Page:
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The history of Yu-Gi-Oh!’s Exodia, the most complicated win condition in trading card games

Victory for an arm and a leg?

Image credit: Konami

Throughout Yu-Gi-Oh!’s 25-year history, many of the over 10,000 cards printed have changed and altered how players approach the game. As with many trading card games, there are sets of cards that perfectly work together within a deck to ensure maximum synergy between cards. Runick cards play hand in hand to mill the opponent’s deck. Dark Magician cards work together to help summon anime star Yugi Moto’s favourite wizard lad and so on and so forth.

However, there is one set of cards so unique that, not only do they form their very own path to victory, but they force players to take ever more elaborate and often bizarre tactics to even stand a chance of pulling it off. This tactic is one of the most complicated win conditions not only within Yu-Gi-Oh! but across the whole pantheon of TCGs.

To make it even more special, its involvement in the very first episode of the Yu-Gi-Oh! anime has made it synonymous with the heart of the cards and the game as a whole. This is the history of Exodia.

Exodia's appearance in the Yu-Gi-Oh! animeWatch on YouTube

Before we can dive head-first into exactly how Exodia decks work in modern Yu-Gi-Oh!, we need to understand a little about the cards themselves and their place in the quarter-century history of the franchise.

Its instant-win condition made Exodia a must-have set of cards from the very beginning.

Exodia the Forbidden One is a monster that is made up of five separate cards. The Left Leg, Right Leg, Right Arm, Left Arm and, finally, an effect monster actually named Exodia the Forbidden One. (I will refer to this card as the head going forwards.) Each separate section is useless on its own, with each limb only possessing 200 attack and 300 defence, and the head 1000 attack and defence. But if you manage to collect all five pieces in your hand, you win the duel - just like that. You don’t have to play them on the field, it doesn’t even matter what your opponent has on the field at that point; they have lost and you have won.

This win condition made Exodia a must-have set of cards from the very beginning. Exodia was a part of the very first run of Yu-Gi-Oh! cards printed in the Legend of Blue Eyes White Dragon set in 2002, alongside legendary cards like the titular Blue-Eyes White Dragon, Dark Magician and everybody's favourite meme, Pot of Greed. Publisher Konami continued the mystique of the set further by making each card an Ultra Rare within the set, making little kids like me equally as excited pulling a limb as pulling Gaia The Fierce Knight.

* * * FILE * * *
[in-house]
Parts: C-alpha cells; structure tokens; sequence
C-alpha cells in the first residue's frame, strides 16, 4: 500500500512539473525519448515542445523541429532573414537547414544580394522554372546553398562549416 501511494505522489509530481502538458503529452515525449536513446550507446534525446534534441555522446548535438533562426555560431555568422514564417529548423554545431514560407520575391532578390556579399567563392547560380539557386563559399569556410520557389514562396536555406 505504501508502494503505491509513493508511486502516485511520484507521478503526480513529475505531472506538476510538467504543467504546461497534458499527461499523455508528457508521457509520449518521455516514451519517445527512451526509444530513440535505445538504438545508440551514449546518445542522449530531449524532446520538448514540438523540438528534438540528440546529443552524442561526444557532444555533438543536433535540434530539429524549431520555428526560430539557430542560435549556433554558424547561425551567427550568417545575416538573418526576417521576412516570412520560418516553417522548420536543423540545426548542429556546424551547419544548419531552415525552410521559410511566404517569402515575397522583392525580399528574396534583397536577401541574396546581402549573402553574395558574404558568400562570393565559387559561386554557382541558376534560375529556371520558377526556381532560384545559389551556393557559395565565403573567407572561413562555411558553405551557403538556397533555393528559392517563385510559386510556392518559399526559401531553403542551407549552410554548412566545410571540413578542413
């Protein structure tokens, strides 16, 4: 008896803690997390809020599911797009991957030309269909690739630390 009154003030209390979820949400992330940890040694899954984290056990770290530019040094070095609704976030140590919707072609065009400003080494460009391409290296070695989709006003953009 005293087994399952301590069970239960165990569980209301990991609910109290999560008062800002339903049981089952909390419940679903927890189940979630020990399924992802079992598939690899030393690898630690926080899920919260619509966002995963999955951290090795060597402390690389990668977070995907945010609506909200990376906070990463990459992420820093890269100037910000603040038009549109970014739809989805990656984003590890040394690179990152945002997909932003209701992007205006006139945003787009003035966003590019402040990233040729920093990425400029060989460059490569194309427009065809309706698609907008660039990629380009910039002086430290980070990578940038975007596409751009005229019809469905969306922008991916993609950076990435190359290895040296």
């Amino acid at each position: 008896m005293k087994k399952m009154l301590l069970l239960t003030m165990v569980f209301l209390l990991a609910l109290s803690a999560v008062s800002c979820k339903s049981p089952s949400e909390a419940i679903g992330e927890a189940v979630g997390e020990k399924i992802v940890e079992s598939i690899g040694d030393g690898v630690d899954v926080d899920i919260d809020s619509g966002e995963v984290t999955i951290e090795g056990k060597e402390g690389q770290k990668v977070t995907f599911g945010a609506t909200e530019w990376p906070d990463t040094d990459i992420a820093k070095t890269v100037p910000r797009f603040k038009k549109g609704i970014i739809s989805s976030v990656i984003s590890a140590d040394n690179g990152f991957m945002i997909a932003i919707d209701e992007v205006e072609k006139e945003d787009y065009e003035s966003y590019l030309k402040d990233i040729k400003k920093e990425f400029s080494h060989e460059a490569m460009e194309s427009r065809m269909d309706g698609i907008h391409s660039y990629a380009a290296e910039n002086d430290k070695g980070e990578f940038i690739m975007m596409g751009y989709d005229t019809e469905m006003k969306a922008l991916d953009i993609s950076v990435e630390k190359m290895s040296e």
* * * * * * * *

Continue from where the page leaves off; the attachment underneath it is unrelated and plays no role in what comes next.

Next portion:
The five Exodia cards assemble to unleash an instant victory on your opponent - and you don't even need to play them! | Image credit: Konami/stock.adobe.com/David

It wasn’t the rarity of this set of cards alone that made Exodia so appealing. In fact, the appeal of Exodia was formed much before the cards were even printed, thanks to Exodia’s explosive appearance in the very first episode of the Yu-Gi-Oh! anime.

Yu-Gi-Oh! first aired in Japan in 2000 before making its Western debut in 2001 (with over a year delay, thanks in no small part to severe editorialising across the whole series from US producer 4Kids Entertainment). The debut episode has everything: Yugi Moto transforming thanks to the Millenium Puzzle, Seto Kaiba being a nefarious bully, Joey Wheeler being a delightful idiot. There’s Blue-Eyes, there’s Dark Magician and there’s the perfect example of how half-baked the game mechanics of Yu-Gi-Oh! were in the early days as Kaiba casually sets three Blue-Eyes without tribute summoning or anything. It has it all.

The most memorable scene happens right at the end of the episode. When everything looks bleak for our hero, he manages to pull the final piece of Exodia and “Obliterate’s” Kaiba’s mind. Thanks to the heart of the cards, our unlikely hero beats the invincible foe. It’s majestic - and instantly made Exodia the cards to have.

Exodia's popularity was helped by its unforgettable appearance in the anime series. | Image credit: Konami

So, why aren’t all decks rocking some pieces of Exodia if drawing them allows for an instant win? To answer this, we have to go back to my best friend and yours: mathematics.

You need to get incredibly creative to win a game with Exodia.